Sorry, but there is a tinge of elitism among some illegal immigration supporters. Some of them, including posters on this blog, have said they support illegal immigration because immigrants work menial, labor-intensive jobs. Putting aside the condescension in the notion that cleaning and lawncare is all that illegals can do, it seems from their emphasis on the job type that these enlightened people would have a different position if illegal immigrants were doing computer programming, web design, internet media, and competing for THEIR jobs for dimes on the dollar. If you are a lawyer, accountant, doctor, professor, or other professional, you can rest easy knowing that illegals CAN'T do what you do, which is why support is easy. These same people will sell out American custodial workers, construction workers, food preparation workers, and lawncare company workers in a heartbeat. I expect that from leisure-class Republicans, just not from allegedly labor-friendly Democrats.

If Congress passed a $10 minimum wage and gave amnesty to every illegal alien in the country, I'd say great because the influx of cheap labor would be negated and wages wouldn't be depressed below what someone can live on in America. (Sorry, Wilson, but I'm just amplifying some sentiments I heard Congressman Carson say about illegal immigration. He KNOWS it affects the working class voters who are in his district).

9. Some people won’t care about the competition or the personal financial loss associated with illegal immigration. Those people are heroes. Show me an American citizen janitor in California who isn’t asking for better border enforcement, and I’ll show you a guy I admire. He is willing to make his own family suffer or go hungry so some other guy who isn’t even an American citizen can feed his family. By the way, let me know when you find that guy.

10. Isn’t there a moral laziness that comes from this argument: “Illegal immigrants want a better life, so we’ll turn a blind eye because they were ambitious enough to get here?” If our immigration policy goal is moral, shouldn’t who gets to come to America be based on actual need, not on who won the geography lottery? Instead of ignoring border enforcement and having 20,000 new illegal immigrants enter the country next month, why don’t we enforce our borders and get a governmental allocation to fly planes into Africa and bring back 20,000 people who are verifiably dying from starvation or who are about to be executed in Darfur? I’d be for that. But I bet I’d be standing with only a handful of people at that rally because there would be a true cost. Support amnesty if you like, but before you get “moral” about not enforcing immigration laws, just realize that your contention about “giving people an opportunity for a better life” is arguably a pseudo-moral path of exploitatively advantageous and cost-free convenience.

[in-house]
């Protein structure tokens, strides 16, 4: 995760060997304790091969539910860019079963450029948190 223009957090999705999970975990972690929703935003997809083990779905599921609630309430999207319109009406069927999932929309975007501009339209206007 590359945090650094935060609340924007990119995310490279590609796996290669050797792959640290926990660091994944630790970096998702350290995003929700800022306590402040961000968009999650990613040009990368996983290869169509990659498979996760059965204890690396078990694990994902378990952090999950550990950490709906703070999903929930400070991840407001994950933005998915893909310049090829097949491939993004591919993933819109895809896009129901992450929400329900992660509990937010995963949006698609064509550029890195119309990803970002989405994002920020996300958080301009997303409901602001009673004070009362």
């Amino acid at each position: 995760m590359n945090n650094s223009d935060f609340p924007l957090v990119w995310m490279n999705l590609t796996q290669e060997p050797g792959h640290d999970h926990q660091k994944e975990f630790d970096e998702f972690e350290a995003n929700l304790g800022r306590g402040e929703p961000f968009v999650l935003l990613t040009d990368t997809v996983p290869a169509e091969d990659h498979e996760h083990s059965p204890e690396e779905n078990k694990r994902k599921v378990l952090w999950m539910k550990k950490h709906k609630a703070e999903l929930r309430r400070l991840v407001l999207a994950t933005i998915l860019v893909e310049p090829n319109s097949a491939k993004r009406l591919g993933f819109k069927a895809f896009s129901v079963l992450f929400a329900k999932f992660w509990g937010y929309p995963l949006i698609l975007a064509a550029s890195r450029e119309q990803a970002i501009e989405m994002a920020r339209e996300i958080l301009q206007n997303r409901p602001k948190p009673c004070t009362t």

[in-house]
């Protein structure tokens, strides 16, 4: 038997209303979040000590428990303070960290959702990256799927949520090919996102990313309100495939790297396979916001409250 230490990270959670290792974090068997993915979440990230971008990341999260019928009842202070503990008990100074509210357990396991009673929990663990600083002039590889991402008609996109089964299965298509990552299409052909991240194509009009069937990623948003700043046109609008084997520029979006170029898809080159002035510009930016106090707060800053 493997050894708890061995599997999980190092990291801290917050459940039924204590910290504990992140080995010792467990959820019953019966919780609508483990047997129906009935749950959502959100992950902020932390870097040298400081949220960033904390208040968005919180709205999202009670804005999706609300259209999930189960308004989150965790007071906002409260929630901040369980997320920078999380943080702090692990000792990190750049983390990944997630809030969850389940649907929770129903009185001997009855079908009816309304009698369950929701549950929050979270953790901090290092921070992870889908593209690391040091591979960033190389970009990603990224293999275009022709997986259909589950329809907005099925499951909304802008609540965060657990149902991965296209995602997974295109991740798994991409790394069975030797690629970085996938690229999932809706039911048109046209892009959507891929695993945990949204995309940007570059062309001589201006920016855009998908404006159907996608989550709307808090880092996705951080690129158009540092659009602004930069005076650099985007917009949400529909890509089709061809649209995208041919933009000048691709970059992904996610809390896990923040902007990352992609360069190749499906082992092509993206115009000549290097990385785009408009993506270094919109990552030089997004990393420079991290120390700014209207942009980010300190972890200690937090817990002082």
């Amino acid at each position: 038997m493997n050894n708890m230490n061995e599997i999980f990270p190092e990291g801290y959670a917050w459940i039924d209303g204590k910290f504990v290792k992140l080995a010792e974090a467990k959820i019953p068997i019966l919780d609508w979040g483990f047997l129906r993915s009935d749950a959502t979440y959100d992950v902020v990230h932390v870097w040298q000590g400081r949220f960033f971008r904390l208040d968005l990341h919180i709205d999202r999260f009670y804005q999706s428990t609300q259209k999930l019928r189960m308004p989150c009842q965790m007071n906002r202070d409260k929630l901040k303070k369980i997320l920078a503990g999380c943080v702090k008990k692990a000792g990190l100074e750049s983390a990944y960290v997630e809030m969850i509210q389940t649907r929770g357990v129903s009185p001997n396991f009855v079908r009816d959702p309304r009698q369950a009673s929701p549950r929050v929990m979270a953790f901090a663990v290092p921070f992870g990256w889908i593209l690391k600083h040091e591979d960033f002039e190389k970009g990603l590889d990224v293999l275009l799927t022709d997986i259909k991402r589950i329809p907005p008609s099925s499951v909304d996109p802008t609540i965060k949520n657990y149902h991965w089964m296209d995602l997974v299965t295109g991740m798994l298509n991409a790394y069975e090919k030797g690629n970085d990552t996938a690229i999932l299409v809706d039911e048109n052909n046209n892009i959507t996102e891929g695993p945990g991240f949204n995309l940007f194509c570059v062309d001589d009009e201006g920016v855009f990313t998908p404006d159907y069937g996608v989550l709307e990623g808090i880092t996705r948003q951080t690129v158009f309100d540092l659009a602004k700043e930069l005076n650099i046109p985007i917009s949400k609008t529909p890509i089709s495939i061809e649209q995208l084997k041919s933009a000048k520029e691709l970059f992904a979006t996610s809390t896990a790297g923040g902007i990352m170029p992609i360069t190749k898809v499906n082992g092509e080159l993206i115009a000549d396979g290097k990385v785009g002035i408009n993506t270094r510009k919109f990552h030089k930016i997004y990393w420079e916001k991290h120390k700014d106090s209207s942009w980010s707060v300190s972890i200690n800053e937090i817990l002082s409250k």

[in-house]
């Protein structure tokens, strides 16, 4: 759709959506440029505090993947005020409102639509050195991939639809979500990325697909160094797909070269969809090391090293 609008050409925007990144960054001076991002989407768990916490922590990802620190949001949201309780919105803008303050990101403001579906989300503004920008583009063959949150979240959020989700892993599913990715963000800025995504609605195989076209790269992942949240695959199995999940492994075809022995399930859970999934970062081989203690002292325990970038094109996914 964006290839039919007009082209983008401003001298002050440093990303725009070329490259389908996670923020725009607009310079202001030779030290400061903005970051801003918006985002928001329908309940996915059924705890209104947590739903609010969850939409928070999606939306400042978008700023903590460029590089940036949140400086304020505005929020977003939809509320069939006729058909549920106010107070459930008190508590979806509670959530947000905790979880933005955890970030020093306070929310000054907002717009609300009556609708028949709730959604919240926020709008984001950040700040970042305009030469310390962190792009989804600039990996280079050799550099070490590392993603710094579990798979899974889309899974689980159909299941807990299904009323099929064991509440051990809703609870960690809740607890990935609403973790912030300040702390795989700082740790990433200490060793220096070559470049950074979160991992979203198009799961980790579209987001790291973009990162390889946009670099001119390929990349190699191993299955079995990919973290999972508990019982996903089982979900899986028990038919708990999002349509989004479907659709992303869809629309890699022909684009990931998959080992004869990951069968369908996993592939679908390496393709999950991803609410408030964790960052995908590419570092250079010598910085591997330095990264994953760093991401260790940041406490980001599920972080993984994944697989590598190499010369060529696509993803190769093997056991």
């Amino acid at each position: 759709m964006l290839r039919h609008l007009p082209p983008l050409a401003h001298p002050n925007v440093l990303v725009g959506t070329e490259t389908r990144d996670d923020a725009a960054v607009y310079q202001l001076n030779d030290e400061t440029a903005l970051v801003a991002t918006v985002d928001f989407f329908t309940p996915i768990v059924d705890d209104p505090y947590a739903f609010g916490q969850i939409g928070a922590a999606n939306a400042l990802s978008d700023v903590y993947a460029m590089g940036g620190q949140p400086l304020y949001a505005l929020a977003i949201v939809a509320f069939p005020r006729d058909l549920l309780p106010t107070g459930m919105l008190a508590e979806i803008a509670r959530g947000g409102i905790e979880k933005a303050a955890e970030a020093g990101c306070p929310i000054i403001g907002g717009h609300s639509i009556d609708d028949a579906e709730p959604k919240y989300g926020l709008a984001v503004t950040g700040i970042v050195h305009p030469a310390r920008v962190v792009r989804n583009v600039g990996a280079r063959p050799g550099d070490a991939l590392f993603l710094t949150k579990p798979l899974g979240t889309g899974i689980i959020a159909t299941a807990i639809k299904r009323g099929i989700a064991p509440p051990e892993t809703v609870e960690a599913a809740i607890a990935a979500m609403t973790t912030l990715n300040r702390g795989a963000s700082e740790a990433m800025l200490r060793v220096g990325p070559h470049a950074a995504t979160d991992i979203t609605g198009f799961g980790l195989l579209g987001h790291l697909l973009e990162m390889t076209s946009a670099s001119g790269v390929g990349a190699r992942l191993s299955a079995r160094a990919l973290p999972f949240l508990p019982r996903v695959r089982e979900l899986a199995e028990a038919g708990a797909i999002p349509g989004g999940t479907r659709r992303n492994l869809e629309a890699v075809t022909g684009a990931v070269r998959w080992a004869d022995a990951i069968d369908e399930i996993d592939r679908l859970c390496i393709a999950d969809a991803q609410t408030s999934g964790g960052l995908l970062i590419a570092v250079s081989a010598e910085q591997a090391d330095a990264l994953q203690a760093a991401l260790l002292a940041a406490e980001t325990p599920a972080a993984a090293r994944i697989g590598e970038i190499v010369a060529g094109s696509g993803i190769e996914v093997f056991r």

Yes, white collar folks (including me) reap the rewards of illegal immigration exploitation even if we don’t do the exploitation individually, just like white folks reaped the rewards of exploitation with slavery, even when they didn’t do it individually. Sorry that the truth hurts.

(If you are actively lobbying to get Darfurians here, seeking an increase in the minumum wage, and asking for immediate amnesty for all illegal immigrants so they can get the social security and medicare they are paying for, pat yourself on the back. You're putting your money where your mouth is, and this post doesn't apply to you). For the rest of you....yeah, not so much.